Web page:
O2 have rolled out a new pay and reward structure for more than 1,900 employees in company-managed stores, following negotiations with the Communication Workers Union (CWU) and Telefonica.
The changes, which will make employees on average 2.3% better off, will not apply to those employees working in O2’s 180 franchise stores in the UK.
Bridget Lea (pictured), General Manager, O2 Stores has confirmed franchise staff will be excluded and said: ‘the way they are paid and incentivised is decided by each franchise owner.’ This gives rise to fears originally expressed by Andy Kerr, deputy general secretary of CWU in late 2012, that ‘two-tier elements threaten to undermine these workers’ conditions, while nominally working for O2.
Under the new agreement, which affects staff working in O2’s 290 direct stores, new starters receive a basic annual salary of £14,500 rising to £16,000 upon completion of a three-month probationary period. Staff will then be able to progress to £18,000, although the full details of qualifiers have not yet been disclosed.
The changes will see sales related bonus’s capped at 10% of salary (down from 20% and 25% previously) and Sunday working payments and ‘out of town’ premium payments of £400 scrapped. Bonuses included, employees will now be able to earn a maximum of £19,800 per annum.
Lea described the new system as ‘a service-led pay structure that empowers our people to have brilliant conversations with customers and deliver an even great customer experience’.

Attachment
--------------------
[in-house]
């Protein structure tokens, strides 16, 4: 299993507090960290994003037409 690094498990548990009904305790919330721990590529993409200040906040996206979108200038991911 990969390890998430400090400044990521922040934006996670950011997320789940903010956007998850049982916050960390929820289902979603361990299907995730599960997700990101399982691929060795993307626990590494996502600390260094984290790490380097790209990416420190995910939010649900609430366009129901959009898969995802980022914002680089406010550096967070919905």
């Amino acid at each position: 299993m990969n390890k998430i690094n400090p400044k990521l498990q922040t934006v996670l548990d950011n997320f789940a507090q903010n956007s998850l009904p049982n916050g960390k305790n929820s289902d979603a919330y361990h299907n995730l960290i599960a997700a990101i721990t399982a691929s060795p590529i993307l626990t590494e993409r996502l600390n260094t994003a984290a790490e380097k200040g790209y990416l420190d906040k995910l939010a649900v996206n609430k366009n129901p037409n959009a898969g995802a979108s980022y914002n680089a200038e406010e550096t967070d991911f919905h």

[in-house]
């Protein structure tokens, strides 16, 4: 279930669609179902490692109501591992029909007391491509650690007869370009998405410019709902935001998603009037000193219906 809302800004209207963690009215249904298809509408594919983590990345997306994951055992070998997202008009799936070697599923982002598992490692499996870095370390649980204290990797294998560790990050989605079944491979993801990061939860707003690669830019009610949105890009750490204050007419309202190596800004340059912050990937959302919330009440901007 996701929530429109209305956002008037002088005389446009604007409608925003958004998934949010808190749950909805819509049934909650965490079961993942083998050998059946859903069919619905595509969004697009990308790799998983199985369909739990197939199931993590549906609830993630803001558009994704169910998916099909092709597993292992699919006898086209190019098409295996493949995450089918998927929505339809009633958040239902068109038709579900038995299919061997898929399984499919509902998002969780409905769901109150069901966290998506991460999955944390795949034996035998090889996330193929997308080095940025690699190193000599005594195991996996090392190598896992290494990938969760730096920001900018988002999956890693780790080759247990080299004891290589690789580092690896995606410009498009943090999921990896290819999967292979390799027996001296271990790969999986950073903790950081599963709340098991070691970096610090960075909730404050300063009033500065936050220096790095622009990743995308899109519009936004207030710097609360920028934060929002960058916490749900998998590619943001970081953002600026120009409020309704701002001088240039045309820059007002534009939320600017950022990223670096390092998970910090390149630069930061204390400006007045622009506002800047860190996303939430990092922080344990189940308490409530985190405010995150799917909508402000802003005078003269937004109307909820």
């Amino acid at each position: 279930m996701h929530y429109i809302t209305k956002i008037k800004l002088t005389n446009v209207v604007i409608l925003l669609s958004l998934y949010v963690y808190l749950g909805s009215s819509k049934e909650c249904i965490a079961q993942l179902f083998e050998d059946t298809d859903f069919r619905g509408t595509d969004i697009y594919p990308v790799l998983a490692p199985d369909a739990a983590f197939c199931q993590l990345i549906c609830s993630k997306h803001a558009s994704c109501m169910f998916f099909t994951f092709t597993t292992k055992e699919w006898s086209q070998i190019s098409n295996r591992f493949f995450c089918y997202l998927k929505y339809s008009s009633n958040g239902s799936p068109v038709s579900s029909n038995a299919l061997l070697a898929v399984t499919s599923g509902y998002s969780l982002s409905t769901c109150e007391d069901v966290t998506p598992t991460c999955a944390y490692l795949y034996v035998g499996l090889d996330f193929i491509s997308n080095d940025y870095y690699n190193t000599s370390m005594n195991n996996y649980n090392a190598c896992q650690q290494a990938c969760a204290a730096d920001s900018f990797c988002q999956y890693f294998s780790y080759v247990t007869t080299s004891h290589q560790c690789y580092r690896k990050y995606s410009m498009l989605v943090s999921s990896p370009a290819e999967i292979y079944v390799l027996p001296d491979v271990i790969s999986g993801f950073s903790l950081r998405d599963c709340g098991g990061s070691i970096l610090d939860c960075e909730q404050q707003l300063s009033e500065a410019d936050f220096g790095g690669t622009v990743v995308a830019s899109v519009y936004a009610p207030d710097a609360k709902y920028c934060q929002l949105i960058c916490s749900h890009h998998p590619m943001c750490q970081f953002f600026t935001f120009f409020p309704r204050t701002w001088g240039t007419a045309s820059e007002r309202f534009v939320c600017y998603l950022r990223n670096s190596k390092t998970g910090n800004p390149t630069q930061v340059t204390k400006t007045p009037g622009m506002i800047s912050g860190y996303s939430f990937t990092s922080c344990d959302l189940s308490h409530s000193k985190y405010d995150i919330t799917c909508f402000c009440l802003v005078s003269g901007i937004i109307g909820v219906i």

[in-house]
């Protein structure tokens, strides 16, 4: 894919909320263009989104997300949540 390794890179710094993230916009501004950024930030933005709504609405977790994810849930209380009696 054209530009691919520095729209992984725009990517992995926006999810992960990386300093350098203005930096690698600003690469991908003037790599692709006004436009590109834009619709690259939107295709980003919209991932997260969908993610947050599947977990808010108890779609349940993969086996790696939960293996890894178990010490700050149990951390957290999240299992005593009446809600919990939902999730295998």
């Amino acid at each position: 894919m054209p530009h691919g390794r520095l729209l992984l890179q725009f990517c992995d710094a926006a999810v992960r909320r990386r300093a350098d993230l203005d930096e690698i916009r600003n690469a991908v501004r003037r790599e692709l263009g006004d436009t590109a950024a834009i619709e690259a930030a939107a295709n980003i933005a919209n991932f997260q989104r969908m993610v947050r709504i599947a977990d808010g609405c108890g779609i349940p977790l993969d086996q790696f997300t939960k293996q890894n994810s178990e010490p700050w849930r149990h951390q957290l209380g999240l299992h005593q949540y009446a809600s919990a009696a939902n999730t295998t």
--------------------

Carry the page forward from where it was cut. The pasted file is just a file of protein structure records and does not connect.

It also ‘encourages and rewards development, and recognises skills’ allowing O2 ‘to attract and retain the best people by providing them with a better framework to help them further develop their retail careers’, the company confirmed.
Union hails service-based approach
The CWU claims O2 increased pay because it was falling behind its competition. Sandra Walmsley, chair of the Telefonica team at the union, said: ‘Over the years, O2 has been resistant to the idea of pay increases, but they have recognised this time that pay scales compared to other companies were falling behind.’
She said the new scheme marks a shift away from a sales-driven culture towards a service-led approach, and came after pressure from members. It also allows members to ‘progress through the salary range to the maximum pay point’.
Walmsley said the changes came about as the result of a specific request by the CWU for Telefonica to review pay rates.
The deal has to be ratified by union member in a vote on 16 June. If agreed, the changes will take effect from 1 July.